4. God’s Purpose
Because God’s love for us hasn’t changed, neither has his good purpose for us. And because his good purpose remains constant, we have a certain hope—a strong, confident expectation that holds us securely through life the way an anchor holds a ship in a storm:
So when God desired to show more convincingly to the heirs of the promise the unchangeable character of his purpose, he guaranteed it with an oath, so that by two unchangeable things, in which it is impossible for God to lie, we who have fled for refuge might have strong encouragement to hold fast to the hope set before us. We have this as a sure and steadfast anchor of the soul. (Heb. 6:17–19)
5. Jesus’s Intercession for Us
Jesus was interceding to the Father on our behalf before coronavirus, and the current pandemic hasn’t stopped or slowed him. He is pleading his death for us now:
But this one was made a priest with an oath by the one who said to him: “The Lord has sworn and will not change his mind, ‘You are a priest forever’” . . . Consequently, he is able to save to the uttermost those who draw near to God through him, since he always lives to make intercession for them. (Heb. 7:21, 25)
6. Judgment Day
This one is sobering. Coronavirus has canceled or postponed lots of meetings and forced many others online. But there’s a coming appointment that won’t be delayed, and won’t occur on Zoom:
The times of ignorance God overlooked, but now he commands all people everywhere to repent, because he has fixed a day on which he will judge the world in righteousness by a man whom he has appointed; and of this he has given assurance to all by raising him from the dead. (Acts 17:30–31)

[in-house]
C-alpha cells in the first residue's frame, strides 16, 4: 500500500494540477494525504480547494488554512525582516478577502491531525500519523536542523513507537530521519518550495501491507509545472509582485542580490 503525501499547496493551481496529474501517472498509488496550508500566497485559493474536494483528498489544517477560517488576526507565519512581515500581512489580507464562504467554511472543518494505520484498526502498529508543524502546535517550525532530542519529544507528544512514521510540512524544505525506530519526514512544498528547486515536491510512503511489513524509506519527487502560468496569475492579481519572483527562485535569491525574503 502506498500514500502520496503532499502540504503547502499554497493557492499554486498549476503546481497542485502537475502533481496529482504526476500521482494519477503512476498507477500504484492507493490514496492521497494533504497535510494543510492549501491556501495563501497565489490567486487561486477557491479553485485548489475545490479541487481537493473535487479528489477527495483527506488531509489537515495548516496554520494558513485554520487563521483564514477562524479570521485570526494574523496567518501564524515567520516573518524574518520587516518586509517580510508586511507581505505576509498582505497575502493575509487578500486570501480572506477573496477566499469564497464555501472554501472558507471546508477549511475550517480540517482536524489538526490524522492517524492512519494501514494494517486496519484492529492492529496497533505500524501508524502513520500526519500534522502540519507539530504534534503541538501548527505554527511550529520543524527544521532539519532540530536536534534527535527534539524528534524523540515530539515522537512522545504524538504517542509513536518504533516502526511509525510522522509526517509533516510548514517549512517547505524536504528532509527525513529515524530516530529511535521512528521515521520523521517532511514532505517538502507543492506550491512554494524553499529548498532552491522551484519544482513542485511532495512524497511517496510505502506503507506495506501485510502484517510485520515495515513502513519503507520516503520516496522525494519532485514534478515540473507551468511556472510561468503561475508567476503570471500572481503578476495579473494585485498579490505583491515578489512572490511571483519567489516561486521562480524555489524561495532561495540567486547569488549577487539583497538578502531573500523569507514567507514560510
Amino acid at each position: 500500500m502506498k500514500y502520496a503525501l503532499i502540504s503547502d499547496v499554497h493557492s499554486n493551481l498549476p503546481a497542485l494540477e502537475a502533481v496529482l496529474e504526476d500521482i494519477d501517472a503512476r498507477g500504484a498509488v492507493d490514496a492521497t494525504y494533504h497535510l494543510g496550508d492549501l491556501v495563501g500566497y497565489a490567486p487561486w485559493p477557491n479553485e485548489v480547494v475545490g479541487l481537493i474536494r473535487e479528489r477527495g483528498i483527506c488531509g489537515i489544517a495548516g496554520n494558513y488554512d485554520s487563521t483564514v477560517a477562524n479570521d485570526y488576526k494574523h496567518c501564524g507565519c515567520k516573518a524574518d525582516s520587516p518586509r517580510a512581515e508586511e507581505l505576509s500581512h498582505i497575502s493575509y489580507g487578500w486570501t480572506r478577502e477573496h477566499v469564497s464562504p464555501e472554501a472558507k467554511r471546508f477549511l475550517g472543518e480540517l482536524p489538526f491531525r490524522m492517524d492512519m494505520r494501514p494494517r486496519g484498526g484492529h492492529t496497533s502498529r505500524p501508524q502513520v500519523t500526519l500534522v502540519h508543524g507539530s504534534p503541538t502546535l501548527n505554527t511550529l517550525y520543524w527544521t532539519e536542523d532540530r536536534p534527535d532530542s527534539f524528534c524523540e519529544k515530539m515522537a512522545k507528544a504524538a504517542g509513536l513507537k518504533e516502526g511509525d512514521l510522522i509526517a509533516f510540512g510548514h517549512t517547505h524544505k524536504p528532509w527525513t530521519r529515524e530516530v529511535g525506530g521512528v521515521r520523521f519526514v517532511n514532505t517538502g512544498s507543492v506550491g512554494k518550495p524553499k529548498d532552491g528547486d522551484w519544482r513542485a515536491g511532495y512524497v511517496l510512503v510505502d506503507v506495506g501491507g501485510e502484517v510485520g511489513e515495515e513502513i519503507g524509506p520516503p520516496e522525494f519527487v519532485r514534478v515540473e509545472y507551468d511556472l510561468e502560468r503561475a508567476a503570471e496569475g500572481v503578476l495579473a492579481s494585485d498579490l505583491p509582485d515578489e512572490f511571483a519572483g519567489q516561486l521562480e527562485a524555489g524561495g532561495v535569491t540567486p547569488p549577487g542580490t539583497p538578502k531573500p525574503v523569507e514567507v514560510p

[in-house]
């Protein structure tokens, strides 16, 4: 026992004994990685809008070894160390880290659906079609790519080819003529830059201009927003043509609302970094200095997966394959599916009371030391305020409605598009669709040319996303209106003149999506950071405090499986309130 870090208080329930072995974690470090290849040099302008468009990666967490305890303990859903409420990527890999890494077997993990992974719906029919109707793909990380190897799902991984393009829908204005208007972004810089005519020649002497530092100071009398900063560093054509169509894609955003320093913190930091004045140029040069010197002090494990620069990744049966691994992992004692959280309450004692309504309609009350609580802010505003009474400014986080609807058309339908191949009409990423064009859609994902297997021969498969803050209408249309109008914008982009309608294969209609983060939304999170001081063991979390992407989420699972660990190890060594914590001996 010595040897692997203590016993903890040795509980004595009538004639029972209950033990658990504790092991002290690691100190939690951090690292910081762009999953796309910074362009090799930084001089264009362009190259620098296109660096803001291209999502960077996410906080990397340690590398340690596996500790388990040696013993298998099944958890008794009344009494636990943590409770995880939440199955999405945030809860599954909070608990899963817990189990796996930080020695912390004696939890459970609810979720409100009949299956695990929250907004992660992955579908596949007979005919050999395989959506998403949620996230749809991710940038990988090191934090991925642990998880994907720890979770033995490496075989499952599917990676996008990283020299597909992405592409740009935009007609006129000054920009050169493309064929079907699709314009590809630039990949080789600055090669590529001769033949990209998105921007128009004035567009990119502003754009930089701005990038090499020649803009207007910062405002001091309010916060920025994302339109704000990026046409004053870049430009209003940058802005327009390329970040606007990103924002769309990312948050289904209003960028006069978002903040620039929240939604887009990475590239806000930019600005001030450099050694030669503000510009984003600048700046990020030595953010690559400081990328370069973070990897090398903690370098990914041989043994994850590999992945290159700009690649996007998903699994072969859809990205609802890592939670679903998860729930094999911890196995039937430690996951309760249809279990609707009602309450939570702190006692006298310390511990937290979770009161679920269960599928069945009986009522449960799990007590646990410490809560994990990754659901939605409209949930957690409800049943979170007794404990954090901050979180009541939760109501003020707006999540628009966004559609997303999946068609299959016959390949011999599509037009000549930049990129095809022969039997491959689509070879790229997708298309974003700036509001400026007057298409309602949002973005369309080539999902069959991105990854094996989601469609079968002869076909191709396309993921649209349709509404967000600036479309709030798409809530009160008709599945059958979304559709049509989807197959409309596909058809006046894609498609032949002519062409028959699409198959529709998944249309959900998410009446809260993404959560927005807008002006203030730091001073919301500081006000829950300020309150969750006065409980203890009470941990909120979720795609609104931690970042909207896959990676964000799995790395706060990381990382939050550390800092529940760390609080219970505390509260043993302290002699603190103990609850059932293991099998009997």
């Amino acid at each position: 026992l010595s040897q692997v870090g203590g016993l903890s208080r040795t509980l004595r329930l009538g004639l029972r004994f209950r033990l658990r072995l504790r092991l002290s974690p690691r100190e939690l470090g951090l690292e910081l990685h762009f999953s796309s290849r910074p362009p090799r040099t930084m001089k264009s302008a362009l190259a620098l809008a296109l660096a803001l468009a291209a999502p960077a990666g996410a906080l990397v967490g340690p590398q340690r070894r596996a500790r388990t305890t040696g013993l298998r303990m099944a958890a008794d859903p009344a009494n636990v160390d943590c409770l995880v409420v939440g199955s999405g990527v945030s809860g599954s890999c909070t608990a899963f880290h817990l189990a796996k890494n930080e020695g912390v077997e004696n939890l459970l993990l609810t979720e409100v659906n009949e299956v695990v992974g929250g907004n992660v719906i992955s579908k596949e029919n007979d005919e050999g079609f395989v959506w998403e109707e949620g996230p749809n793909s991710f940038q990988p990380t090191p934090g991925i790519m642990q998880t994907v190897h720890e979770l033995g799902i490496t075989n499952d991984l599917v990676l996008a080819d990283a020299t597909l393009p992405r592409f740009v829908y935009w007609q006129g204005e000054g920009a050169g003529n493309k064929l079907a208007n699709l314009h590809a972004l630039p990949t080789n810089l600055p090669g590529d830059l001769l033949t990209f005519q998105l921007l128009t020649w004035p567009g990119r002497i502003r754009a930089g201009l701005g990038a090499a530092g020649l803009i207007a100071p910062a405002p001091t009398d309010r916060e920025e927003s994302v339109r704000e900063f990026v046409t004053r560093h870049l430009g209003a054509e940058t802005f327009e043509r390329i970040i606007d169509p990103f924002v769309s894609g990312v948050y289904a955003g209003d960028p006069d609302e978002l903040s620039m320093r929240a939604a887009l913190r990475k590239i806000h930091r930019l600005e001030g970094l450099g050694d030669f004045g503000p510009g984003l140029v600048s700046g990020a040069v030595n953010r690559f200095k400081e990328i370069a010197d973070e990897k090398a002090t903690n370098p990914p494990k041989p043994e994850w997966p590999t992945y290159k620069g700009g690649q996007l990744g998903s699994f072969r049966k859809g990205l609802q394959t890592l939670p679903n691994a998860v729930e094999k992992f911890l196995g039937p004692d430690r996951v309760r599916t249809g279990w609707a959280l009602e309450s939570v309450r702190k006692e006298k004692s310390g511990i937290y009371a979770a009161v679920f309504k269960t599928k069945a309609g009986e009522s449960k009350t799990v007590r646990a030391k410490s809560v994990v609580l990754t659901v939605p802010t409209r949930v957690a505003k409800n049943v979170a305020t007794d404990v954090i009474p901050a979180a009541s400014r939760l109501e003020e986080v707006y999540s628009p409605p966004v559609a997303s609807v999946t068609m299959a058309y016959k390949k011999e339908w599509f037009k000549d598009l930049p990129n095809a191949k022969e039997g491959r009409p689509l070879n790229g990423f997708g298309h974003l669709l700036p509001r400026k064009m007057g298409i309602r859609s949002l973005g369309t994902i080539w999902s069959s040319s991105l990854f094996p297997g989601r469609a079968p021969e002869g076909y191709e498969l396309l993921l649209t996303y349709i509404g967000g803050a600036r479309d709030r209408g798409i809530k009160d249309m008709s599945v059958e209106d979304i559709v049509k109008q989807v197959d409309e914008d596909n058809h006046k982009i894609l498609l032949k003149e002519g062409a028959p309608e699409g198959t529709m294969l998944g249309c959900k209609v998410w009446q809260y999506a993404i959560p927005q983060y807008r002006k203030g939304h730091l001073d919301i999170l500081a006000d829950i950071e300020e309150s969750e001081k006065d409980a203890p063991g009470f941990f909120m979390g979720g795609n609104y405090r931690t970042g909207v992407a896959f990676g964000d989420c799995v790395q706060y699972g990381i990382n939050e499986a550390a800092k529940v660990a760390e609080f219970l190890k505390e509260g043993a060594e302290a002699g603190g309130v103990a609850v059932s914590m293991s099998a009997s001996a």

Each of us will keep this appointment in person (2 Cor. 5:10).
7. Our Final Destination
Coronavirus is reshaping our journey, but not its end. When we get where we’re going, we’ll enter a future city that’ll last forever. “For here we have no lasting city, but we seek the city that is to come” (Heb. 13:14). The servants of God in that new Jerusalem “will reign forever and ever” (Rev. 22:1–5).
That future, final destination hasn’t been diminished in the least by coronavirus. It can’t be, because it’s not here—it’s in heaven. We have “an inheritance that is imperishable, undefiled, and unfading, kept in heaven for you” (1 Pet. 1:4).
Unchanging realities produce unshakable Christians. Yes, we’re scrambling and adjusting and hurting. But we have some precious truths to hold us steady in a topsy-turvy time.
Let’s absorb them. Let’s live with a steady balance that magnifies Christ in a crazy world.
In a season of sorrow? This FREE eBook will guide you in biblical lament
Lament is how we bring our sorrow to God—but it is a neglected dimension of the Christian life for many Christians today. We need to recover the practice of honest spiritual struggle that gives us permission to vocalize our pain and wrestle with our sorrow.
In Dark Clouds, Deep Mercy, pastor and TGC Council member Mark Vroegop explores how the Bible—through the psalms of lament and the book of Lamentations—gives voice to our pain. He invites readers to grieve, struggle, and tap into the rich reservoir of grace and mercy God offers in the darkest moments of our lives.
Click on the link below to get instant access to your FREE Dark Clouds, Deep Mercy eBook now!